Collecting Antique & Vintage Tools
Probably even before the time of man tools have helped living organisms to perform an action that they could not have or allowed them to do more easily and efficiently a difficult or tedious task. Through time their use by humans has grown and become refined. The computer I use to write this is a perfect example of their evolution. The soul of the tool for the most part has been lost. They may be more economical, more durable or lighter, but the golden age is over. The beauty of a Davis inclinometer or a set of Stanley everlasting chisels is not rivaled in any equivalent mass produced tool today. The ornate brass plumb bobs of the Victorian era have no modern day counterparts. Fine older tools incorporated exotic hardwoods and ivory among a vast array of materials. Surfaces were carefully japanned, milled and inspected to impressive tolerances. Even the midrange tools at the turn of the last century were works of art, most with artfully decorated boxes or fitted wood cases lined with velvet. Metals were of a greater quality and retained an edge better then those of today. They required care and possibly even love and this shows when they are found and rescued by the collectors of today. It is evident people made their livelihoods with them, depending on the advantage they provided to the craftsman.
Today's collectors seek them out in spider filled basements during estate sales, at flea markets in dirty buckets of metallic detritus and even placing classified ads in local papers or putting notes on community bulletin boards in search of that rare example. Certain brands have achieved a cult like following such as Stanley, Snap-On, Winchester, and Keen Kutter. Wood Planes have been a favorite for many years now. Wood and ivory folding rules are very desirable. Some may collect just brass tools. A common material used in vintage tools. Whether admired for its simple genius or its overly elaborate complexity. An 1800's Gurley compass can bring thousands of dollars. It speaks of the men who chalked out the lines and borders that mesh to form this country so many years ago. An old tool has a story to tell. The story can be seen in nicks, bends and wear. There is a time line visible in the rust on a Sager chemical axe since it was used to take take down the massive forests of the Pacific Northwest. The sharpening that whittled it down and the chips on its edge illustrate its service years ago. These things bring a romance to the tool and entice the collector.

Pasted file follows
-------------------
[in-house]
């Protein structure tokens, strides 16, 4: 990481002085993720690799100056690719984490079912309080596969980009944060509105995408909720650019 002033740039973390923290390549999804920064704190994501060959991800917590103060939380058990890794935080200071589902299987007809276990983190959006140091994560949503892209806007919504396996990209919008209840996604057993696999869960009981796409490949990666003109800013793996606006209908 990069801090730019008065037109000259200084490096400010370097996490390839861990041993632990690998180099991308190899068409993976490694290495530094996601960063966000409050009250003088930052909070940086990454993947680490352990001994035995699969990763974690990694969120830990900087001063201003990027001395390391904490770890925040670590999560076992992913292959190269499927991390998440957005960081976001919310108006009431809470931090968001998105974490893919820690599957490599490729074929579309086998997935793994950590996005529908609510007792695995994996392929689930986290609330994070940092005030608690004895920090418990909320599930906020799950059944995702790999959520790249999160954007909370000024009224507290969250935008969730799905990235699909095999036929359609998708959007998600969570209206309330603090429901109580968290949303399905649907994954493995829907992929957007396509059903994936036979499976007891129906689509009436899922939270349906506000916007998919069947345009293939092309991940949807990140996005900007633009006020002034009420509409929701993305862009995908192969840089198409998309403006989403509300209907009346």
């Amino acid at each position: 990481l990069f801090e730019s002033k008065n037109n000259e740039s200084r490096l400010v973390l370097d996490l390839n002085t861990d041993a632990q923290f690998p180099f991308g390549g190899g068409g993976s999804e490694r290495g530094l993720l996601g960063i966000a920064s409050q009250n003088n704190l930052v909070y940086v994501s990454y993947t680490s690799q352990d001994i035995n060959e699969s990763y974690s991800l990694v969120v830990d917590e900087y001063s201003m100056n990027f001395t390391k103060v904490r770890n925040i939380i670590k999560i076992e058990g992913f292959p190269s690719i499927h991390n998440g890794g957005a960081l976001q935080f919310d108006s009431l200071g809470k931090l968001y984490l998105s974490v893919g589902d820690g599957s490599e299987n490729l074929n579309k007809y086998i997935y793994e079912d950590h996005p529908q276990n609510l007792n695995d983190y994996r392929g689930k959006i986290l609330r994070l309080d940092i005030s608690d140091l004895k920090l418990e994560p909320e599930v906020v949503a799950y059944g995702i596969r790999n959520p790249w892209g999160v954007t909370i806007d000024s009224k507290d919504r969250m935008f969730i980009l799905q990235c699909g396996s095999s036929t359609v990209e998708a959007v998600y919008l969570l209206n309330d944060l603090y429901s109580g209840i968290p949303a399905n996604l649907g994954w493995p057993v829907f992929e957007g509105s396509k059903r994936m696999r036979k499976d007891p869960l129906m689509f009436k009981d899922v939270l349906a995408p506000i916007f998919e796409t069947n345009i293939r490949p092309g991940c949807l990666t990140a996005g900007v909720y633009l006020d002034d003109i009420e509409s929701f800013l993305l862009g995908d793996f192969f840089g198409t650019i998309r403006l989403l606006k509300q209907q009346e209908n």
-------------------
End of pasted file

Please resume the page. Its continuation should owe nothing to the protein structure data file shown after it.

Many Old Tools are unmarked. Made by anonymous craftsman for a specific purpose without regard to recognition for their endeavor. To some there may be more of a romantic factor to these tools. The collector of these orphans seeks out similar examples and attempts to link the known factors together to assemble the tools story like an archaeologist attempting to asses the name of an ancient tombs occupant. Even though marked some tools histories have been lost due to fires at the factory, destroying the records or short lived companies whose priorities lied more in manufacturing than record keeping.
Many collectors collect as an investment. Often these treasures can be acquired for a song and when properly restored and cared for their values escalate faster than stocks or bonds. Tools, unlike many other collectibles are less subject to whims of the market. Their utility raises them above the level of a typical collectible as they have a higher purpose than just art for arts sake.
Tools and their use is considered to be an indicator of intelligence. The development of a tool is an impressive cognitive leap. To see a chore and develop an item to speed or lessen the work is a great advancement to the progress of betterment of a creatures existence. We have come to take tools for granted and to many of us the power they hold over our lives has been lost. The collector is made a little more aware of how we achieved our current place in the world and where we may be headed in the future. Perhaps that is why tools are something many become obsessive about.
By John Case-